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  Classical Editor Rob Barnett    


 

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Pyotr Il'yich TCHAIKOVSKY (1840-1893)
Meditation, Op.72 No.5 (1893)
Sergei RACHMANINOV (1873-1943)
Seven Preludes: C sharp minor, Op.3 No.2; B flat major, Op.23 No.2; D minor, Op.23 No.3; D major, Op.23 No.4; G minor, Op.23 No.5; G major, Op.32 No.5; G sharp minor, Op.32 No.12
Sergei PROKOFIEV (1891-1953)
Romeo and Juliet, Op.75 (1937) - No. 10 – Romeo and Juliet at parting
Sonata No.2, Op.14 (1912)
(Allegro ma non troppo; Allegro marcato; Andante; Vivace)
Sergei Dukachev (piano)
rec. lunchtime celebrity recital, Fifth Chetham's International Summer School and Festival for Pianists, Whiteley Hall, Chetham's School of Music, Manchester, 24 August 2005, 28 August 2005
DUNELM RECORDS DRD0248 [55:50]

The above information gives a clue to one of the most curious aspects of this recording. Although the programme forms a varied and fascinating introduction to the piano music of three great Russian composers, and is an entirely reasonable programme for a lunchtime recital – especially one given during a piano festival – it is likely to leave some less than satisfied at the end. The disc comes with a small but quite informative booklet.
 
The first piece on the disc, the Meditation comes from Tchaikovsky's 18 Morceaux, and Dukachev gives a pleasingly understated performance without too much rubato.
 
The following seven tracks are preludes from three different Rachmaninov collections, and provide an opportunity for the pianist to showcase his abilities both technically and musically.
 
The one piece from the Op.3 Morceaux is the C sharp minor (No.2) prelude, perhaps one of Rachmaninov's most well known preludes. Dukachev does an excellent job of taking the listener into the depths of this wonderful music.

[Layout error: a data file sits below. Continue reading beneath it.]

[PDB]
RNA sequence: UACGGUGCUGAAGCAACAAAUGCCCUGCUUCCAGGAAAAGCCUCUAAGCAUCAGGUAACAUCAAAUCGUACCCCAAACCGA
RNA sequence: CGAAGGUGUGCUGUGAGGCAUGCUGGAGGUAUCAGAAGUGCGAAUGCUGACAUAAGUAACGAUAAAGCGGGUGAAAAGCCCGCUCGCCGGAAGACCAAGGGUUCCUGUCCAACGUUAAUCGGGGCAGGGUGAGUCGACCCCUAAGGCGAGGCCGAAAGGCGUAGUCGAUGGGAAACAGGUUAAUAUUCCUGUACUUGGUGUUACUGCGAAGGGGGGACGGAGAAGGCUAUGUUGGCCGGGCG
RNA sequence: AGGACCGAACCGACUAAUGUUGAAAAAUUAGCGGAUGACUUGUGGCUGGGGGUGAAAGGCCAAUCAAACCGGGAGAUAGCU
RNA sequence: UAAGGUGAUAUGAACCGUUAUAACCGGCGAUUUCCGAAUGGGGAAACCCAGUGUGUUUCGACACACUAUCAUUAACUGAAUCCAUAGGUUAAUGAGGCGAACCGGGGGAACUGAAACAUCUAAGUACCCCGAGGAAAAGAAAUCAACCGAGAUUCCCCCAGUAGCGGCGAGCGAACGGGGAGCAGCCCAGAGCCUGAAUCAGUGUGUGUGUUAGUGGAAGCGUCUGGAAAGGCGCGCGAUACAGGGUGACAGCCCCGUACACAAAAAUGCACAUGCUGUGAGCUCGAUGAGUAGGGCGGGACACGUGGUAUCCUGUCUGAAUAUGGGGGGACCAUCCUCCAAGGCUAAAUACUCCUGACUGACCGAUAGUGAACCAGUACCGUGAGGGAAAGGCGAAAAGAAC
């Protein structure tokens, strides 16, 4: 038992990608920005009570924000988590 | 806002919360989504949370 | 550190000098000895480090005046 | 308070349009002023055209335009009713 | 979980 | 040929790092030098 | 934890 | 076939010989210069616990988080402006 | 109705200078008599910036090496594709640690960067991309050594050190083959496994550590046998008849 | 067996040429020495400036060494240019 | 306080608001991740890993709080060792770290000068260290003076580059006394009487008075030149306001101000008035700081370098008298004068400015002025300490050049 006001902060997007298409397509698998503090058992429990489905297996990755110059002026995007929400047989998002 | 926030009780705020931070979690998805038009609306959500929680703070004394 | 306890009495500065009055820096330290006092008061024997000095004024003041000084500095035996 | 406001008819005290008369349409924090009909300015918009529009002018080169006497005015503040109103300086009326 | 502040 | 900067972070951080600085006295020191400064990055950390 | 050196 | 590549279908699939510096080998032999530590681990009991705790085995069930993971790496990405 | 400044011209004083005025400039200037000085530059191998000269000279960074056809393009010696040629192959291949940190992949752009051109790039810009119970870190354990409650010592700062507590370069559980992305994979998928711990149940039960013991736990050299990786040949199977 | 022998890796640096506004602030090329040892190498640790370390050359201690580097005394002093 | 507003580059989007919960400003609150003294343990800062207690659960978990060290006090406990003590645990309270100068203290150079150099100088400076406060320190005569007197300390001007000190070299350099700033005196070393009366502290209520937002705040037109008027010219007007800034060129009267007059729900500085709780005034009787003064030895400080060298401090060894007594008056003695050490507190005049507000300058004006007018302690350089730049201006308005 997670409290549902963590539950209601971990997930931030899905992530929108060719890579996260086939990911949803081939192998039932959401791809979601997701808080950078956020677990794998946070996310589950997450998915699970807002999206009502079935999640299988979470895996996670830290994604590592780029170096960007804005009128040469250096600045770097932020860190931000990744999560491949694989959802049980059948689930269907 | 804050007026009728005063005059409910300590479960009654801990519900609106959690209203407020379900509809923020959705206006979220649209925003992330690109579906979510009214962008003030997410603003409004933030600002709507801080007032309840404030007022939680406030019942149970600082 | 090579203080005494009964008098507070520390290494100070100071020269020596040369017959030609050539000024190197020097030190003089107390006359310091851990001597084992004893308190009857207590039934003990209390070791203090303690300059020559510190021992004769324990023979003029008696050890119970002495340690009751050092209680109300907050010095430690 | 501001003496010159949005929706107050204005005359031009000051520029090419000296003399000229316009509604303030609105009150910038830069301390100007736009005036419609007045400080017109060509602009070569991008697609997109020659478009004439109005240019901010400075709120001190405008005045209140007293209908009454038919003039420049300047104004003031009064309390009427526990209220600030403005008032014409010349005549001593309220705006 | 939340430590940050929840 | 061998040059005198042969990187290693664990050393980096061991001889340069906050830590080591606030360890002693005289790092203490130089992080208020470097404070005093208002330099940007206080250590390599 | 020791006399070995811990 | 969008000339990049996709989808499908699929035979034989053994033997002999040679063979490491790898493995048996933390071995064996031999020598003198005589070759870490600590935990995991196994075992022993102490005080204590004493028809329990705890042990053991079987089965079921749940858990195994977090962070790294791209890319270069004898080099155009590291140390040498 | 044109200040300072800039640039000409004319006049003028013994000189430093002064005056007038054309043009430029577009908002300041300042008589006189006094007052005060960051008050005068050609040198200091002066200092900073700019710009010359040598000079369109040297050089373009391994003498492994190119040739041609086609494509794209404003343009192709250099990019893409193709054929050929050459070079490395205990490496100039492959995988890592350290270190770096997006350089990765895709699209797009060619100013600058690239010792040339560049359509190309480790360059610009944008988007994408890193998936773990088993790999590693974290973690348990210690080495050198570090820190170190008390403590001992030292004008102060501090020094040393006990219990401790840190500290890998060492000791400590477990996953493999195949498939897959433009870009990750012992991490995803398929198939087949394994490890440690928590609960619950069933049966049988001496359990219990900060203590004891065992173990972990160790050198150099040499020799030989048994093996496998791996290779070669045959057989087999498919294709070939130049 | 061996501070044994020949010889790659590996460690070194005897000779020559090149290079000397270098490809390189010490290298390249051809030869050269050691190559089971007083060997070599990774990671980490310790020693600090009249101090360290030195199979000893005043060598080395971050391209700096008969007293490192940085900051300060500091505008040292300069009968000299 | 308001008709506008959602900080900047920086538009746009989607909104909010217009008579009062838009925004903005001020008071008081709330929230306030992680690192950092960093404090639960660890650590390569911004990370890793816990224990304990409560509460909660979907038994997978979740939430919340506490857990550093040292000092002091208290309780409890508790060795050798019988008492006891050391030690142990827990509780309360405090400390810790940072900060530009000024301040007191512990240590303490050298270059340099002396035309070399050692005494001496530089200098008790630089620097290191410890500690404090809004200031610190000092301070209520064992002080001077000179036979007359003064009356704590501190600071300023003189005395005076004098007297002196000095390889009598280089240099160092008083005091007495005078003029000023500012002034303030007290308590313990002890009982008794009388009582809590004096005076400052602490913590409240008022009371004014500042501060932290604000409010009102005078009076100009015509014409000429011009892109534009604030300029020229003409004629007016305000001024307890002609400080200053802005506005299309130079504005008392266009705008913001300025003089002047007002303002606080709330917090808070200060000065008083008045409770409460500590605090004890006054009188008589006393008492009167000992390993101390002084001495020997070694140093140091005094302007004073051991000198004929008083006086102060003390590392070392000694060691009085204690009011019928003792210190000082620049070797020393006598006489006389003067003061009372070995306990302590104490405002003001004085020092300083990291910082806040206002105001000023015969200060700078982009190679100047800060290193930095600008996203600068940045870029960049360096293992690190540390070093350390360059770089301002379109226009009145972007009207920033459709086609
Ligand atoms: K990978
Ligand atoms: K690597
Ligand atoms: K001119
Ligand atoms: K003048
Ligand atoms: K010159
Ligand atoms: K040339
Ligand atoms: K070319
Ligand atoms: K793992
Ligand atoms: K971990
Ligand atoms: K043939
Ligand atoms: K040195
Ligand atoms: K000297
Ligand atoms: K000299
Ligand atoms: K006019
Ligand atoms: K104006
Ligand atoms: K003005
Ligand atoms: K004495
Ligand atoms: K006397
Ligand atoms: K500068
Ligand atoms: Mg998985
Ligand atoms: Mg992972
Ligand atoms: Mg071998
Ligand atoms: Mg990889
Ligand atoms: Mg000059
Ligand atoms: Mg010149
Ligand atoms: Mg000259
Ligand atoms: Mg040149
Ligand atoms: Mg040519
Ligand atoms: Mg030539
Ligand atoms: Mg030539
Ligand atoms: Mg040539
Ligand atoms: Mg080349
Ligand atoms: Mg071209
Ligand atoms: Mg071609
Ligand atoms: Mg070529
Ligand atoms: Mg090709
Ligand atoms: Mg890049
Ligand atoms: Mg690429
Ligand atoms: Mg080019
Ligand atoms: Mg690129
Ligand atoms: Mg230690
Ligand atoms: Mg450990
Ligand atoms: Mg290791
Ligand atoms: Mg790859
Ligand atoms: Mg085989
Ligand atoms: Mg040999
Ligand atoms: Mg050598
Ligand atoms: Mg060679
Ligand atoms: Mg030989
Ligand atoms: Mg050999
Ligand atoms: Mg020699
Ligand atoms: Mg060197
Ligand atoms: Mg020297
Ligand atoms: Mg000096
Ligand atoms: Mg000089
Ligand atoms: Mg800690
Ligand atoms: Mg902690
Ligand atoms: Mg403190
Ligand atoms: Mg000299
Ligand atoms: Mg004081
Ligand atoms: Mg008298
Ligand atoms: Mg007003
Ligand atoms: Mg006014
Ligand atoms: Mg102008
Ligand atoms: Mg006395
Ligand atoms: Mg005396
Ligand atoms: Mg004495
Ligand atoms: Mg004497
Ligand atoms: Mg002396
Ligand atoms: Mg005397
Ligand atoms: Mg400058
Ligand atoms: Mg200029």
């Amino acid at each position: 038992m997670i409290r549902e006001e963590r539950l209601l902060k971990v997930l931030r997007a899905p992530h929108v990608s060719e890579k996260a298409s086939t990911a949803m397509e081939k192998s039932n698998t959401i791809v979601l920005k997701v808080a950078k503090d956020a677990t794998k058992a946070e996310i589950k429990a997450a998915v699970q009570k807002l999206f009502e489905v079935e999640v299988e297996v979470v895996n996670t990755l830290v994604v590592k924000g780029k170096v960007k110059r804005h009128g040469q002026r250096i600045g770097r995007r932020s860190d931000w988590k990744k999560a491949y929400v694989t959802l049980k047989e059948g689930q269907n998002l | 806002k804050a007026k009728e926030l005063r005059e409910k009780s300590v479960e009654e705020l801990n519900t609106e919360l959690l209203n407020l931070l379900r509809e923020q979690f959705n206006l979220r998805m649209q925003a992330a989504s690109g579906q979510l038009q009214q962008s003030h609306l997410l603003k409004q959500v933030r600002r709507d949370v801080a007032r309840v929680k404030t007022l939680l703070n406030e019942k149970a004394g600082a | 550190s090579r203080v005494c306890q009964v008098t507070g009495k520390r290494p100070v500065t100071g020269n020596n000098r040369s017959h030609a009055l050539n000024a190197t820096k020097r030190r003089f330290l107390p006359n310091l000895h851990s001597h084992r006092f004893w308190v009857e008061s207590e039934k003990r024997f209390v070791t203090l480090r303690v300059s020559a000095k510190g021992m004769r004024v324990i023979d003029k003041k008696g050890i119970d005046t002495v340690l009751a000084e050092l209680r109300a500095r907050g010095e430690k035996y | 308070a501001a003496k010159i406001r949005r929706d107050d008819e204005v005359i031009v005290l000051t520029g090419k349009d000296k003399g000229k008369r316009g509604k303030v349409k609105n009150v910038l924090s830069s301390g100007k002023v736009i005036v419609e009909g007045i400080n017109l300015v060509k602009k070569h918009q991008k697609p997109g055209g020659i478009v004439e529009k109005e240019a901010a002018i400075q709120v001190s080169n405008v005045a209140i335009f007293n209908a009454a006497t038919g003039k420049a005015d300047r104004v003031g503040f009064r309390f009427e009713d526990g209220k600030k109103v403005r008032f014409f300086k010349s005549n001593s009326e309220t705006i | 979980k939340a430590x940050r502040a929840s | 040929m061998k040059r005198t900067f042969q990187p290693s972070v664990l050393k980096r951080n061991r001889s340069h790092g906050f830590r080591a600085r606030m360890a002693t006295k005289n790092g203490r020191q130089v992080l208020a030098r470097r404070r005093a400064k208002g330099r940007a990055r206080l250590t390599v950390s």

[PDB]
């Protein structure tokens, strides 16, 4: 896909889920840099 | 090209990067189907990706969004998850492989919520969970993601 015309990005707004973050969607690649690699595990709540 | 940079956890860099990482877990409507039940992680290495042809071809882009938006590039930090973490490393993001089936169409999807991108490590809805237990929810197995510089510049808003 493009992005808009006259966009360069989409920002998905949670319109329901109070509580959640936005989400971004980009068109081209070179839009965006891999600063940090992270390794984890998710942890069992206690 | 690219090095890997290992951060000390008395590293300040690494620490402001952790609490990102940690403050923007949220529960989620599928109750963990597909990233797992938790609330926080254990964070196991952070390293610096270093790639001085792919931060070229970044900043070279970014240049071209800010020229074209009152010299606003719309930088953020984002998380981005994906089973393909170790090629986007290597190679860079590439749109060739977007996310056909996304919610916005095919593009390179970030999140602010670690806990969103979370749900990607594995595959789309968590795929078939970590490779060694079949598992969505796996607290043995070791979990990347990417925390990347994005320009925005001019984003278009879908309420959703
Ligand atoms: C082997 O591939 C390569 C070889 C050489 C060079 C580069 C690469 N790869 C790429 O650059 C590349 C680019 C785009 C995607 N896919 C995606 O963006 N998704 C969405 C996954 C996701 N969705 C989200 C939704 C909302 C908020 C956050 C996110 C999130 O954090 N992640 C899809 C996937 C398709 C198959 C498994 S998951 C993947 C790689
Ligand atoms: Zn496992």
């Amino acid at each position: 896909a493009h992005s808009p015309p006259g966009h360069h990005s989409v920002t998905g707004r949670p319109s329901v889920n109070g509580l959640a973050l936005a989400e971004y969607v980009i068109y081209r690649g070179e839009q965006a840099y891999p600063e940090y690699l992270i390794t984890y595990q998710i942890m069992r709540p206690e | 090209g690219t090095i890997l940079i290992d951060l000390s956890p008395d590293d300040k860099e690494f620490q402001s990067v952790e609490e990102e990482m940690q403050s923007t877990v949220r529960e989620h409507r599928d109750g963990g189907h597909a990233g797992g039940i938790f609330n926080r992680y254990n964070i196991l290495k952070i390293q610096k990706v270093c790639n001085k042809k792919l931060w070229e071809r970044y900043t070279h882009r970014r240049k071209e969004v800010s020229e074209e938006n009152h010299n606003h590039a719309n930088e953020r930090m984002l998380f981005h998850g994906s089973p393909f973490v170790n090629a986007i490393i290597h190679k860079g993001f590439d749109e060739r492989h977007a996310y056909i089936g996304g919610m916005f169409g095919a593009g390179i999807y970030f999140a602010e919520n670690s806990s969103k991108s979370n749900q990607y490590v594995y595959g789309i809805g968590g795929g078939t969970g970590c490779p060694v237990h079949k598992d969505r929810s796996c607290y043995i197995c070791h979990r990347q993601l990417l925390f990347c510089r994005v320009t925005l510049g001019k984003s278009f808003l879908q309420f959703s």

There are four preludes from the Op.23 collection, the B flat major (No.2) is performed with quite a flourish, but Dukachev still manages to avoid too much rubato. The D minor (No.3 – Tempo di Minuetto) is for the most part, beautifully controlled with just a little pulling back of the tempo at the end of phrases. The D major Andante Cantabile is lyrical and smooth; some percussive pedalling slightly detracts from it, however. The G minor Alla Marcia is not stately enough for my liking and Dukachev affects quite a mood change for the central section. He is still able to bring the music back to the initial tempo in a wonderfully controlled manner before the final flourish.
 
The two last preludes in this sequence come from Op.32, written in 1910. Although they lack some of the virtuosic difficulties of the previous selection, they are nevertheless challenging from a musical point of view. The first of the two is the G sharp No.5 (marked Moderato), which Dukachev is able to imbue with a lovely ethereal feeling despite some extraneous noises which made it onto the recording. The second is the G sharp minor No.12 (marked Allegro) to which Dukachev is able to give a flourish to complement the shimmering opening section.
 
The first of the Prokofiev works on the disc is a single number from the piano suite Ten Pieces from Romeo and Juliet. Dukachev has chosen the final piece, “Romeo and Juliet at parting”, which is the longest and most substantial. What we have here is a competent performance, but it lacks some of the emotional depth that the music calls for.
 
The one complete piece in the programme is the final work on the disc, Prokofiev's Piano Sonata No.2 in D minor. Dukachev here manages to balance the varying rhythmic demands of the first movement, while maintaining a unified style, a less than easy job with this music. The second movement, marked Allegro Marcato is performed in a suitably spiky and humorous fashion, while the third movement, marked Andante, is haunting and has a dreamy quality. Dukachev is able to provide the final Vivace with a suitably explosive finish.
 
All in all, what we get is a fine recital, only spoiled by the odd bit of extraneous noise, and perhaps by the slightly bitty programme. It is a good disc for anyone exploring this music for the first time, and is to be recommended for that. Someone already familiar with this repertoire might be a little disappointed with the CD's content.
 
Euan Bayliss
 

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